All Videos

A GOLDEN AGE OF COSMOLOGY

Conversation:
[3.17.14]
Topic:

"Even though cosmology doesn't have that much to do with information It certainly does have to do with revolution and phase transitions, in fact phase transitions in both the literal and the figurative sense of the word."
 

 

THE INFLATIONARY UNIVERSE: ALAN GUTH

Conversation:
[3.17.14]
Topic:

"Inflationary theory itself is a twist on the conventional Big Bang theory. The shortcoming that inflation is intended to fill in is the basic fact that although the Big Bang theory is called the Big Bang theory it is, in fact, not really a theory of a bang at all; it never was."

 

A BALLOON PRODUCING BALLOONS, PRODUCING BALLOONS:A BIG FRACTAL

Conversation:
[3.17.14]
Topic:

"Think about it this way: previously we thought that our universe was like a spherical balloon. In the new picture, it's like a balloon producing balloons, producing balloons. This is a big fractal. The Greeks were thinking about our universe as an ideal sphere, because this was the best image they had at their disposal. The 20th century idea is a fractal, the beauty of a fractal. Now, you have these fractals. We ask, how many different types of these elements of fractals are there, which are irreducible to each other? And the number will be exponentially large, and in the simplest models it is about 10 to the degree 10, to the degree 10, to the degree 7. It actually may be much more than that, even though nobody can see all of these universes at once."

 

The Technium

Conversation:
[2.3.14]
Topic:

KEVIN KELLY is Senior Maverick at Wired magazine. He helped launch Wired in 1993, and served as its Executive Editor until January 1999. He is currently editor and publisher of the popular Cool ToolsTrue Film, and Street Use websites. His most recent books are Cool Tools, and What Technology Wants.

Kevin Kelly's Edge Bio Page

Introduction
by John Brockman

A few weeks ago David Carr profiled Kevin Kelly on page 1 of the New York Times Business section. He wrote that Kelly's pronouncements were "often both grandiose and correct." That’s a pretty good summary of Kevin Kelly's style and his prescience.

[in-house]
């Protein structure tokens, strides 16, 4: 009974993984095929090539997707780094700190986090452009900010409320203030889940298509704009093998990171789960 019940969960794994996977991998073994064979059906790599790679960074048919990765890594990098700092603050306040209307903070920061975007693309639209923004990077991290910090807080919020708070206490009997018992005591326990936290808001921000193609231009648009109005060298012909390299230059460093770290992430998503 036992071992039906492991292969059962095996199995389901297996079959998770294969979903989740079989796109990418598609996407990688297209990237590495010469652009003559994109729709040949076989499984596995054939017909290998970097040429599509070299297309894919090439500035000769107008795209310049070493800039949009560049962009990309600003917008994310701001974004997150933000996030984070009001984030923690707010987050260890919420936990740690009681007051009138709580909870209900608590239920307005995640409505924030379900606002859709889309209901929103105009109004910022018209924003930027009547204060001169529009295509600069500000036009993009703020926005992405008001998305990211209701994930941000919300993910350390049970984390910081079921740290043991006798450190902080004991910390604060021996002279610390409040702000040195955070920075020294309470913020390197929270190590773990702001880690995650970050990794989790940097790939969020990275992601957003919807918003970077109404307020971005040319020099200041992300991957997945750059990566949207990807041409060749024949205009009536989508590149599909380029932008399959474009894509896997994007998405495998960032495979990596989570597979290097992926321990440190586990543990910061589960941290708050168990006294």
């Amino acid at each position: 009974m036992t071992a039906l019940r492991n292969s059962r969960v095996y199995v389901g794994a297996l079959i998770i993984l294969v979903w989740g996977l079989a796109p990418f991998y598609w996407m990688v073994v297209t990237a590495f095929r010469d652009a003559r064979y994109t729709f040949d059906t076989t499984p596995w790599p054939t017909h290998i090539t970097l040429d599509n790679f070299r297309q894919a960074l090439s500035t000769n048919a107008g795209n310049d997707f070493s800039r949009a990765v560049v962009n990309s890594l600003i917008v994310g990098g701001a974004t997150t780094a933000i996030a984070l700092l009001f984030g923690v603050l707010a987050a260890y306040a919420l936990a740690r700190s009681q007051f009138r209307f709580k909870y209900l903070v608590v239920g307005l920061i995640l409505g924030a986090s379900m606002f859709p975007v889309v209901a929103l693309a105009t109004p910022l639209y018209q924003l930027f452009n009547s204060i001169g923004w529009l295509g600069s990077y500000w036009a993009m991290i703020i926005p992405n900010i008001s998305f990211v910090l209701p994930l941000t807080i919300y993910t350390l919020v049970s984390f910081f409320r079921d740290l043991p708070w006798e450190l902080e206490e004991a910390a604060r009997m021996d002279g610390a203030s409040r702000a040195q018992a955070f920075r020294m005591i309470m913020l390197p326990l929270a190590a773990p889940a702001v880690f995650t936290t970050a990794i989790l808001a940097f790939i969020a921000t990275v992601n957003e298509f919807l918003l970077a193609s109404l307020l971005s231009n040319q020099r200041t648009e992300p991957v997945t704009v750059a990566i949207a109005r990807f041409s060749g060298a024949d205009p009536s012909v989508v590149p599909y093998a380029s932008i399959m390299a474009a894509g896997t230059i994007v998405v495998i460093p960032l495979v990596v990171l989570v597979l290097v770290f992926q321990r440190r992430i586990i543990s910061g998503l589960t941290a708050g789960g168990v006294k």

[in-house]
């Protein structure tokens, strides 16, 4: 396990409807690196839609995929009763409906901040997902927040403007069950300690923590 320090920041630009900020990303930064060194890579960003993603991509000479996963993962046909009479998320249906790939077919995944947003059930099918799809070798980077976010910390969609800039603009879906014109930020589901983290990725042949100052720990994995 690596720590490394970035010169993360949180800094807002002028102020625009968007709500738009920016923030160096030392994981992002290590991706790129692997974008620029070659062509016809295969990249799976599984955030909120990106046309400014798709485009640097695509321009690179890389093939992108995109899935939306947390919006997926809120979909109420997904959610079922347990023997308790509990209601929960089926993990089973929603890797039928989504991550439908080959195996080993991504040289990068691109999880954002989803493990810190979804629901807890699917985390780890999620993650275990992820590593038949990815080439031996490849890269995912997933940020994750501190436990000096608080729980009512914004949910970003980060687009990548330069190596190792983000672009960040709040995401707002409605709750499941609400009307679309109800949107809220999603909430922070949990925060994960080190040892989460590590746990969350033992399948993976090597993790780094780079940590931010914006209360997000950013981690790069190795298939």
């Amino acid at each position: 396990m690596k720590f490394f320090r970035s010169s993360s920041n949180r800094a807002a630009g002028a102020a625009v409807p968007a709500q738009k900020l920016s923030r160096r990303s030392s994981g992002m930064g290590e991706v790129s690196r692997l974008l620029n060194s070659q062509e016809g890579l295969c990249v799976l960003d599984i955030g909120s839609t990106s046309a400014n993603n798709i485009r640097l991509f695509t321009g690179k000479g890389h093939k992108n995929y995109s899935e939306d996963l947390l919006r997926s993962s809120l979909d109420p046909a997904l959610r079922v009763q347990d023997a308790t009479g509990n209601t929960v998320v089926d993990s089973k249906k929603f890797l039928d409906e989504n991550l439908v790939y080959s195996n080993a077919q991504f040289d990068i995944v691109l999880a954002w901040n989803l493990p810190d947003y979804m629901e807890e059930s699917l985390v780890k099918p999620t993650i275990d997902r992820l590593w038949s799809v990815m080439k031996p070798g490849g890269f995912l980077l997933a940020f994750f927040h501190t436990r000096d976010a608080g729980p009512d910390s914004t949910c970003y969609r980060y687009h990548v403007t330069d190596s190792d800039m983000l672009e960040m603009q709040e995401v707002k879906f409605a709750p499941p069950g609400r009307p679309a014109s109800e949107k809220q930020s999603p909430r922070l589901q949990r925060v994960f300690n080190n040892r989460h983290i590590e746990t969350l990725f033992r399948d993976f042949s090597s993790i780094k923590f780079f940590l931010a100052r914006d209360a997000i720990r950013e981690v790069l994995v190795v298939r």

For the thirty years I've known him, Kelly has been making bold declarations about the world we are crafting with new technologies. He first  began to attract notice when he helped found Wired as the first executive editor. "The culture of technology, he notes, "was the prime beat of Wired. When we started the magazine 20 years ago, we had no intentions to write about hardware—bits and bauds. We wrote about the consequences of new inventions and the meaning of new stuff in our lives. At first, few believed us, and dismissed my claim that technology would become the central driver of our culture. Now everyone sees this centrality, but some are worried this means the end of civilization." 

The biggest change in our lives is the rate of change and it's interesting to note that this week marks the 10th anniversary of the 2004 founding of Facebook. (Twiiter, founded in 2006, was still 2 years away). If you were to get your news electronically at that time, most likely is was on a Blackberry pager. Nobody was talking about "sharing".

Kelly's is well aware that his complete embrace of what he calls "The Technium", is a lightning rod for criticism. But, he points out that "we are still at the beginning of the beginning. We have just started to make a technological society. The technological changes in the next 20 years will dwarf those of the last 20 years. It will almost be like nothing at all has happened yet."

In the meantime Kelly is doing what he's been up to for decades, acting as a sensing and ruddering mechanism for the rest of us, finding his way through this new landscape.

—JB

 

DEEP PRAGMATISM

Conversation:
[8.30.13]
Topic:

Imagine the following scenario: You have two different tribes, your collectivist tribe over here—where everything's in common, and your individualist tribe over there. Imagine these tribes not only have different ways of cooperating, but they rally around different gods, different leaders, different holy texts that tell them how they should live—that you're not allowed to sing on Wednesdays in this group, and in this group over here, women are allowed to be herders, but in this group over there, they're not; different ways of life; different ways of organizing society. Imagine these societies existing separately, separated by a forest that burns down. The rains come, and then suddenly you have a nice lovely pasture, and both tribes move in.

Now the question is: How are they going to do this? We have different tribes that are cooperative in different ways. Are they going to be individualistic? Are they going to be collectivists? Are they going to pray to this god? Are they going to pray to that god? Are they going to be allowed to have assault weapons or not allowed to have assault weapons? That's the fundamental problem of the modern world—that basic morality solves the tragedy of the commons, but it doesn't solve what I call the "tragedy of common sense morality." Each moral tribe has its own sense of what's right or wrong—a sense of how people ought to get along with each other and treat each other—but the common senses of the different tribes are different. That's the fundamental and moral problem.

 

Pages